I Want an Amtrak Residency!

#AmtrakResidency was designed to allow creative professionals who are passionate about train travel and writing to work on their craft in an inspiring environment.

Sign me up! I just sent in my application. (Of course, I used my real last name, Fredricksen) When I first heard about this, it was still in the intangible stage where Amtrak had acknowledged a random idea tweeted by a writer. Seeing it come to fruition has me excited far beyond reason…I have other things I need to do right now, like grade papers.

But the semester ends in a couple of months, and this writer/teacher will be free of scholarly commitments! I have my hubby’s buy-in. This is the perfect stage in my career for me to do something like this. I have a number of short stories published, and I’m in the revision stage of the novel-that-will-be-queried. I have the flexibility (IE no writing contracts with deadlines) to work on whatever I want, whether that’s one of the stories from the shelf, or a brand new tale.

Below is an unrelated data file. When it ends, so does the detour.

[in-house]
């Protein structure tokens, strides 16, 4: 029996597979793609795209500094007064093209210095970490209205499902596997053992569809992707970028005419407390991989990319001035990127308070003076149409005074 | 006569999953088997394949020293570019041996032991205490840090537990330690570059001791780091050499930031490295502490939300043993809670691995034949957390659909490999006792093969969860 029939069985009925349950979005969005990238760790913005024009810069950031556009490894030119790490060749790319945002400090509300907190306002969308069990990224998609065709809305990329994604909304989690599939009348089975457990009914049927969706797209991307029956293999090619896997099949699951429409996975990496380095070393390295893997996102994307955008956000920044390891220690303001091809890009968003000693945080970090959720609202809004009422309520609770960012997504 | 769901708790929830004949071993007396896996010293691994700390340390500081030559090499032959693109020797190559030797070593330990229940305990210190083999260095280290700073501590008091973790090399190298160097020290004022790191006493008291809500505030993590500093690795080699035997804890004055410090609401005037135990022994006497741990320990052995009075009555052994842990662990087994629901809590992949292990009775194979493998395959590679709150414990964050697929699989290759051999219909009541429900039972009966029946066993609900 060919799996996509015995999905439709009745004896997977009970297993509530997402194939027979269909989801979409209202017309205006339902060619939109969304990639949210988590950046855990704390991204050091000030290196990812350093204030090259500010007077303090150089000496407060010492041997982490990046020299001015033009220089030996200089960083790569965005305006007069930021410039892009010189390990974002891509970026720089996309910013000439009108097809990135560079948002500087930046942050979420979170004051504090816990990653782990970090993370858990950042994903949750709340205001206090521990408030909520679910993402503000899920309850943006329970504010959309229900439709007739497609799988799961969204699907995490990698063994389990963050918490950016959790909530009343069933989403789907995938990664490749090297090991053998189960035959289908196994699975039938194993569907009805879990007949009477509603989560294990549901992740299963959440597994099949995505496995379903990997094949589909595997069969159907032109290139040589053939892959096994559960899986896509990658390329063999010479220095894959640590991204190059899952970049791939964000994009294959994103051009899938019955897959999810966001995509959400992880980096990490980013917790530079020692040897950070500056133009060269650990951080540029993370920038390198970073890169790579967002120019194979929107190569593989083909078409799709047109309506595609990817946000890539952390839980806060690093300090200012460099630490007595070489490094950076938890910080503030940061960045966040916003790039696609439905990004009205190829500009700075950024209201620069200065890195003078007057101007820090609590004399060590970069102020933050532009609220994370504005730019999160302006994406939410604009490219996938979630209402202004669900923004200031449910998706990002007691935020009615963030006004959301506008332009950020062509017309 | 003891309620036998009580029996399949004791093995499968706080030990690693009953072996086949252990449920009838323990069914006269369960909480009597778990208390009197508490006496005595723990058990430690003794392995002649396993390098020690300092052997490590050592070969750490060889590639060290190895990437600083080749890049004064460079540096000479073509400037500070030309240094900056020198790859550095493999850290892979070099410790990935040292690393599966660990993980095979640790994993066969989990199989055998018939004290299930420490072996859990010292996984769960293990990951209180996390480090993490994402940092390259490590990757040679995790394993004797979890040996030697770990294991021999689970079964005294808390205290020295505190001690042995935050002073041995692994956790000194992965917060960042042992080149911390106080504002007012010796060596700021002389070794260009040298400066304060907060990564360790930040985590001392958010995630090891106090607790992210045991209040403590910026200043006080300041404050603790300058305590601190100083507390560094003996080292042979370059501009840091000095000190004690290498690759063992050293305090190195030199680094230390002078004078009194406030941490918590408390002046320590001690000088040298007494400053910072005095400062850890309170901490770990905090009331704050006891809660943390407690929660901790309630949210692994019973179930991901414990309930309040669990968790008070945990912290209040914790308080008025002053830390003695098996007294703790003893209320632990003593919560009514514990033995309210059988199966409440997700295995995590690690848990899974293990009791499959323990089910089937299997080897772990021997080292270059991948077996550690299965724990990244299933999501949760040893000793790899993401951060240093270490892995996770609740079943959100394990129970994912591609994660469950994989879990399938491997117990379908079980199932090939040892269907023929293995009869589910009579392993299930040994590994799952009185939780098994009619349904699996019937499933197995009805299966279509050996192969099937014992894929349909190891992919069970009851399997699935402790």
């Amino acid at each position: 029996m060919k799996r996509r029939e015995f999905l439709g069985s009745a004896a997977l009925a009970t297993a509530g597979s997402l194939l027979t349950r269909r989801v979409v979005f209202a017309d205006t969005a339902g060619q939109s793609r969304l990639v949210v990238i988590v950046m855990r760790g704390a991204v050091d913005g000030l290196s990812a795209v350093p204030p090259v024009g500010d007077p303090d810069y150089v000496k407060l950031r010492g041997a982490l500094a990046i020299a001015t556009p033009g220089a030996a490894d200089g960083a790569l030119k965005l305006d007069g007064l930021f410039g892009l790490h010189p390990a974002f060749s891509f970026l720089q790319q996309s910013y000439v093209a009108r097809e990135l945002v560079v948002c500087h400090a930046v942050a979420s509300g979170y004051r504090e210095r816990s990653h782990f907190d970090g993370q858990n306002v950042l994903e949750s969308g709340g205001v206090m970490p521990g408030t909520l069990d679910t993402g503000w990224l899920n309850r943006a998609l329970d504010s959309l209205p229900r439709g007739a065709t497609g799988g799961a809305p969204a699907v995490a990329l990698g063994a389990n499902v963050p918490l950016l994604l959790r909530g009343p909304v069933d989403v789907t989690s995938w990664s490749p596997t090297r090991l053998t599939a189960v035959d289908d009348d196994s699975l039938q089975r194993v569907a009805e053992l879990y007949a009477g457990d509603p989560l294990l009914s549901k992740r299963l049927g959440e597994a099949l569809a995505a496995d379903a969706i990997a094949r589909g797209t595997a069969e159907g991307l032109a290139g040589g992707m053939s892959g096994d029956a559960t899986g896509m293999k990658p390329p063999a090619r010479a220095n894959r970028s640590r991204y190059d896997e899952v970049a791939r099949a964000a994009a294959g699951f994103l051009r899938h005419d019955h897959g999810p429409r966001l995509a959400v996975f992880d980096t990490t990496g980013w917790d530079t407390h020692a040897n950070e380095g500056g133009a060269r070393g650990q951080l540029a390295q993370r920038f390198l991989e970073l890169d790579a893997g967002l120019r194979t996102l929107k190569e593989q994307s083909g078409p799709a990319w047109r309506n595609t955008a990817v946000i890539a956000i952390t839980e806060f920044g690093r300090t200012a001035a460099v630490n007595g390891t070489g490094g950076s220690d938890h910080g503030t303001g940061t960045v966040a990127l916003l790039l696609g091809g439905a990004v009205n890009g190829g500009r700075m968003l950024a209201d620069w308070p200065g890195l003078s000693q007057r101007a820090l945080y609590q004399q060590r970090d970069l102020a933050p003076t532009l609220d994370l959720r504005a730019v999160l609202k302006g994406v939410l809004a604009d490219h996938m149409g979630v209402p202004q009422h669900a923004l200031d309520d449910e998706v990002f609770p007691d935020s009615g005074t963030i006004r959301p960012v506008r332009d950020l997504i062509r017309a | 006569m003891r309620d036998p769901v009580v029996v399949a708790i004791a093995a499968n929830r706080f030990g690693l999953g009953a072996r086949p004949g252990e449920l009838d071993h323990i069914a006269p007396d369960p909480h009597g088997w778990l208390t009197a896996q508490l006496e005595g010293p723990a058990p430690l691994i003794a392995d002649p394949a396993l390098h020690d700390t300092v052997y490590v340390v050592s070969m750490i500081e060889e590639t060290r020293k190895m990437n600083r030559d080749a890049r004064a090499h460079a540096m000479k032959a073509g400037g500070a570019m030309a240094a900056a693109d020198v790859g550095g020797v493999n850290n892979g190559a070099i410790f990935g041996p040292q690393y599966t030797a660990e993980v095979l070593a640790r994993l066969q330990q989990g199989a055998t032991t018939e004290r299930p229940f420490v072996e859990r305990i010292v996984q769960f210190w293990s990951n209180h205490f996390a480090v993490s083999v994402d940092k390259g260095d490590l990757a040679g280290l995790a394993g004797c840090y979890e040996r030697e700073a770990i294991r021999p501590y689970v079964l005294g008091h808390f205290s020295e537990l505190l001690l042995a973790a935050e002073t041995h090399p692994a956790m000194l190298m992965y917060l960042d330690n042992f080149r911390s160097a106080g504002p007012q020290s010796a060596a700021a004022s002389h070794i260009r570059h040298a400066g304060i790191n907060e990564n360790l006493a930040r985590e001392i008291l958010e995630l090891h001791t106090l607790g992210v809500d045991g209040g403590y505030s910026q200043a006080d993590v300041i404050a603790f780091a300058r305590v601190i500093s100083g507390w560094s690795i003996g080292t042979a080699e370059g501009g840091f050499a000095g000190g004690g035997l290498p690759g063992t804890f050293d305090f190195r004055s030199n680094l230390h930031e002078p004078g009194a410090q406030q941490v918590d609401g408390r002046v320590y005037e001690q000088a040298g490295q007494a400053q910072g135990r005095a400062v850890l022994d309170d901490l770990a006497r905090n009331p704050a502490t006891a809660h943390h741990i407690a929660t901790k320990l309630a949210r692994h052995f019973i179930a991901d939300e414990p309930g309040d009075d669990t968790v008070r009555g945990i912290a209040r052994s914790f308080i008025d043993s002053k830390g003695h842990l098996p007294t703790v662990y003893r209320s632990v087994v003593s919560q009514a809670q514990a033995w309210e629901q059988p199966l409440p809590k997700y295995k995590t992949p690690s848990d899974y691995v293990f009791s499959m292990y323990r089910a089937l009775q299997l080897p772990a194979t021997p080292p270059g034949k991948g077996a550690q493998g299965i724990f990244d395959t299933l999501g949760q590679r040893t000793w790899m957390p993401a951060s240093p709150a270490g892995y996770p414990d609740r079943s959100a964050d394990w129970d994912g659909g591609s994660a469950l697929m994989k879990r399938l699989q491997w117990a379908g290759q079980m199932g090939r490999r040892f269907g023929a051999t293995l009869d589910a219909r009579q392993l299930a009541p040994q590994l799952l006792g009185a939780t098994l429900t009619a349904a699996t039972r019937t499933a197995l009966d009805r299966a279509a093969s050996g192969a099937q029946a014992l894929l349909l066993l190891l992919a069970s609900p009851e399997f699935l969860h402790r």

Why? you ask, puzzlement wrinkling your sainted brow…

1) Time. Dedicated time for writing. Some of my best work comes out when I can binge and concentrate primarily on writing. I’ve had three successful NaNoWriMos, two ThreeDayNovel weekends, and a handful of other stunts I’ve pulled. I’ve always wanted to go to the moon or the ISS and be able to write, sleep, and eat whenever I felt like it, regardless of the clock. Since my first two choices are currently out of reach, an Amtrak Residency would be just right.

2) Inspiration. The lull of the wheels combined with ever-changing scenery is the perfect writing environment. Top that off with a private room so I’m not tempted to spend hours telling my neighbors about what I’m writing instead of actually writing, and we’re golden. WiFi on board means I can stay connected while I write, both to share the experience and ask questions like “If you raised chickens on the moon, would you have to import Earth dirt or could you adapt the lunar scrabble?”